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Mar 94 Macworld Expo
Volume Number:10
Issue Number:3
Column Tag:From The field

Macworld Expo

New developments for developers from the show

By Scott Boyd, Editor

January’s MacWorld Expo took place in San Francisco’s Moscone Center, a convention hall split into two sections. As usual, most of the big-name companies were in the main hall. New this year was Apple’s absence from the main hall. Apple instead took up an entire room which, in previous years, has served as both a conference hall and as a registration room where hundreds of people at a time stood in line to have badges printed. This year, although the room was large, someone had decided that, to get in, you had to swipe your badge through one of their badge readers. This resulted in one of the longest and most persistent lines I’ve ever seen at MacWorld Expo, and there’s no telling how many people never even got inside the room to see the PowerPC machines, the Drag Manager being demonstrated by Greg Anderson (one of its authors), and several other cool things. Maybe next time Apple could just buy the attendee list from Mitch Hall, and open up its doors. It’s got to cost less than annoying so many potential customers. If you didn’t stand in line, you can still check out the Drag Manager. The developer kit is available from APDA. It’s a nice piece of work, and something you’ll probably want to use.

If there was a theme to the Expo, it had to be the general absence of a theme. MacWorld Expo 1.0.1. It seems almost as if everyone was holding their breath, waiting for the arrival of PowerPC. A few developers showed their ports, but Apple required that they not let anyone see the hardware.

Random Show Observations

Metrowerks, the folks who brought us CodeWarrior, was a guest in the MacTechMagazine booth. No doubt about it - as far as the developer market is concerned, this was the hot item at the show. The Gold Edition was outselling the Bronze Edition by a good three to one, showing that quite a few developers are putting their money on PowerPC. We know of several people who bought CodeWarrior at the booth, went back to their hotel, and converted their applications overnight. A commonly-heard comment from these people was that everything went well and that their code looked good. One reported that his application built (for the PowerPC, on the PowerPC, start to finish)in seven seconds, and that the code was the best he’s been able to build with any Mac-hosted tools.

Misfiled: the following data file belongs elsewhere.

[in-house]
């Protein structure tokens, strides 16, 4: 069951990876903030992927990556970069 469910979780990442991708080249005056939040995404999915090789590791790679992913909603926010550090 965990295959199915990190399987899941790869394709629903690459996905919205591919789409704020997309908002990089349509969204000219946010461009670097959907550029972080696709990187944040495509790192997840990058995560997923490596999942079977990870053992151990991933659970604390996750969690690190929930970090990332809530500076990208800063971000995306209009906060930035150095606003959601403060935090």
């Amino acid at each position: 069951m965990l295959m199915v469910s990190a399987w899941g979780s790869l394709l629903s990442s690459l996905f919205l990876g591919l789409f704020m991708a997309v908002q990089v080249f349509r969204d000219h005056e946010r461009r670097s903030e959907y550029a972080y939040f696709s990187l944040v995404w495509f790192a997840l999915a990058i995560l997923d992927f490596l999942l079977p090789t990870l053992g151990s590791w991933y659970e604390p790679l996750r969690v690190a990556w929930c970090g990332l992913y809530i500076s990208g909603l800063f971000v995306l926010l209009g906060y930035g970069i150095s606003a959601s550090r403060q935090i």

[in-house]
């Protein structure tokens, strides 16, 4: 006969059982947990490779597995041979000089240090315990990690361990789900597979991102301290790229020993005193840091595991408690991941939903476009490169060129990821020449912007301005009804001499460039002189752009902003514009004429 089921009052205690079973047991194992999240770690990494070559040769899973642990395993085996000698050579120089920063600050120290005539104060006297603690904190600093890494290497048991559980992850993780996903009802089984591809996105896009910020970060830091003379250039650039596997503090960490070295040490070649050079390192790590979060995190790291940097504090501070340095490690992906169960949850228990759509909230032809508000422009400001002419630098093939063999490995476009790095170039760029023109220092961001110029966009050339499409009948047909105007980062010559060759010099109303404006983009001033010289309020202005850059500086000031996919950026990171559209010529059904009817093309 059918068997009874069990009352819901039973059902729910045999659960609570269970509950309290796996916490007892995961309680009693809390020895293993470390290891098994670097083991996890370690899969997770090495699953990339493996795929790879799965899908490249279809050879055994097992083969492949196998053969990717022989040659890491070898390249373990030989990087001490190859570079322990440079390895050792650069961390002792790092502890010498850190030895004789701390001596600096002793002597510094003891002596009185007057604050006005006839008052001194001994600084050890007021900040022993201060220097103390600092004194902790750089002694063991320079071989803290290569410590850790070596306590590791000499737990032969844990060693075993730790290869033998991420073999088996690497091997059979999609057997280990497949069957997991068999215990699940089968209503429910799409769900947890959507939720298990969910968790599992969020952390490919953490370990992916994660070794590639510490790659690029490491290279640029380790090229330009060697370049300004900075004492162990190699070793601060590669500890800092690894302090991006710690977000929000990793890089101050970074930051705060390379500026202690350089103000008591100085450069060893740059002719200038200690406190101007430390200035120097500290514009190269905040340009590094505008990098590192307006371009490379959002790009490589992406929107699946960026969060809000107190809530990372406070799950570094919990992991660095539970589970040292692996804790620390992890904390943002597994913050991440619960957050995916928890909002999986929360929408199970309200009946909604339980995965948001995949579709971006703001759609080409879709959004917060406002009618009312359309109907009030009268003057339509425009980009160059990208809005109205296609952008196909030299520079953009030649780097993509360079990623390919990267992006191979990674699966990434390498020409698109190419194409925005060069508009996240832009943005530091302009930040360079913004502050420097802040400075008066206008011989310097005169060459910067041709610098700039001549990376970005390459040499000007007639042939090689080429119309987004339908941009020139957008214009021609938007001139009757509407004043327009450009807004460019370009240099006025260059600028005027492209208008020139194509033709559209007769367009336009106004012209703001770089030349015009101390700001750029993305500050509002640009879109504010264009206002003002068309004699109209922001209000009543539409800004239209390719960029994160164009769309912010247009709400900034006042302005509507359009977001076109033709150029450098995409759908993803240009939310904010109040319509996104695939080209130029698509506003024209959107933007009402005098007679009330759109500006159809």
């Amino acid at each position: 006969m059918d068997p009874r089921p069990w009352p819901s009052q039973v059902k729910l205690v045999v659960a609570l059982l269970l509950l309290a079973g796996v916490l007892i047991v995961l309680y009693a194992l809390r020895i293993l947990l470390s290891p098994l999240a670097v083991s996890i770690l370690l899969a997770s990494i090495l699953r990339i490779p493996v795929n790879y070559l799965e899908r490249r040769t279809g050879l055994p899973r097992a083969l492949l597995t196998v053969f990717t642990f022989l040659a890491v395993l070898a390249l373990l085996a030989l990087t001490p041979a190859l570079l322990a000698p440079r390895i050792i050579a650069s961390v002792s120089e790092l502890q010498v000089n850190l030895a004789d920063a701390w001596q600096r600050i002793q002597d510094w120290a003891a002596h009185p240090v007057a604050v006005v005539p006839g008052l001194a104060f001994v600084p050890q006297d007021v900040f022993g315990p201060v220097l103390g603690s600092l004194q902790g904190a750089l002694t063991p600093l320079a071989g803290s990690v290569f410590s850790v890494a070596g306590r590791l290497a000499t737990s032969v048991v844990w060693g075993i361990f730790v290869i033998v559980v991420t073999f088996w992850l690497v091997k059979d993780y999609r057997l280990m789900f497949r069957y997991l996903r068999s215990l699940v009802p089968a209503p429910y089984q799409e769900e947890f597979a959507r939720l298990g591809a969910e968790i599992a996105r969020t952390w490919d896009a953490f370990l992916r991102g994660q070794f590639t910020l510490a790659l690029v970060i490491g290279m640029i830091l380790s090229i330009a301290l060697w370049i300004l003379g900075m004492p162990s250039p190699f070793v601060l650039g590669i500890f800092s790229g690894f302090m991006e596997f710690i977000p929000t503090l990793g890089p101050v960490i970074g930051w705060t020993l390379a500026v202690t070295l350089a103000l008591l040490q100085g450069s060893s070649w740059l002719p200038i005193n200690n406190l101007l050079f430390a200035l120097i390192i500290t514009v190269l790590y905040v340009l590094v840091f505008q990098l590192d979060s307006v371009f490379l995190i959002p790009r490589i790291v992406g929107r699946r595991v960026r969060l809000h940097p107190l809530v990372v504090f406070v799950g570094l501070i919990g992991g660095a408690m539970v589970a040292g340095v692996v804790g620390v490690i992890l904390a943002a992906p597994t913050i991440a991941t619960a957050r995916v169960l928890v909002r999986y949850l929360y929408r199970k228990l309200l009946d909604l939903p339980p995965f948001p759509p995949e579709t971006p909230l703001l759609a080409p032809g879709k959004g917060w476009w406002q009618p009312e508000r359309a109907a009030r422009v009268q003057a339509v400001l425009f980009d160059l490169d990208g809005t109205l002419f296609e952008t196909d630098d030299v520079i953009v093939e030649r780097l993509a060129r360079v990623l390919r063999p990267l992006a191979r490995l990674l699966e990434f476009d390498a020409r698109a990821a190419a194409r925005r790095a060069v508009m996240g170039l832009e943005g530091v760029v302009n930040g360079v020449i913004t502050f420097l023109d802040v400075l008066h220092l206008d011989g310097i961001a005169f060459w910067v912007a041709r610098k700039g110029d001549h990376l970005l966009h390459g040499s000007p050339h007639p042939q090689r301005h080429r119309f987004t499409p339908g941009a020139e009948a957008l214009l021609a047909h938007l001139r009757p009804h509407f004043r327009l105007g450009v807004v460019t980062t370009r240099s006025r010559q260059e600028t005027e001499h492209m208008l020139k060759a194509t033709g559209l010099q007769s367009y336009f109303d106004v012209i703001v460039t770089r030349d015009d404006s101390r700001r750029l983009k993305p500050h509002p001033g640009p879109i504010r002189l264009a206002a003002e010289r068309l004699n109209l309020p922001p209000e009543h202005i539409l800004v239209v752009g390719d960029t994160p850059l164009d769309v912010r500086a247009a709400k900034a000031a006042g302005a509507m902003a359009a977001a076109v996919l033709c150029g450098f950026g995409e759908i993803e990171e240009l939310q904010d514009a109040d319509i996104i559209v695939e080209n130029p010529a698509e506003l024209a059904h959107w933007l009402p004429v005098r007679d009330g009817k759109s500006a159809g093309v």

The currently available CodeWarrior is a development version, so expect a glitch or two, but you can also count on a free upgrade when it goes final. Rich Siegel has written a ThinkC 6.0 to CodeWarrior project converter, and it’s available on our source code disk and online services.

Connectix surprised everyone (including themselves) with a runaway best-seller, RAMDoubler. Their line was about as long as Apple’s, but these people were excited and happy. There is more than one company using RAMDoubler to take their 20+MB machines up over the 40MB mark so they can run large-heap MPW along with their applications in very large partitions. It was fun to hear the wild variety of assertions and speculations about how it’s implemented.

Microsoft displayed a number of interesting things at their gigantic booth (well-positioned quite near our not-quite-so-gigantic MacTech Magazine booth). They had the normal stuff, but they also had some new things of interest. In addition to the new FoxPro, they also showed a collection of home-oriented titles. These included a detailed walk through of a museum; a collection of over two hundred instruments from all over the world; an extensive collection of movie titles, coupled with reviews from a variety of famous reviewers, clips, stills, and other movie details. They also showed a word processor for kids, with a lot of nice touches, and was one of the most entertaining pieces of software I saw at the show. Check it out. It might have an idea or two you might want to use to make your own software more entertaining.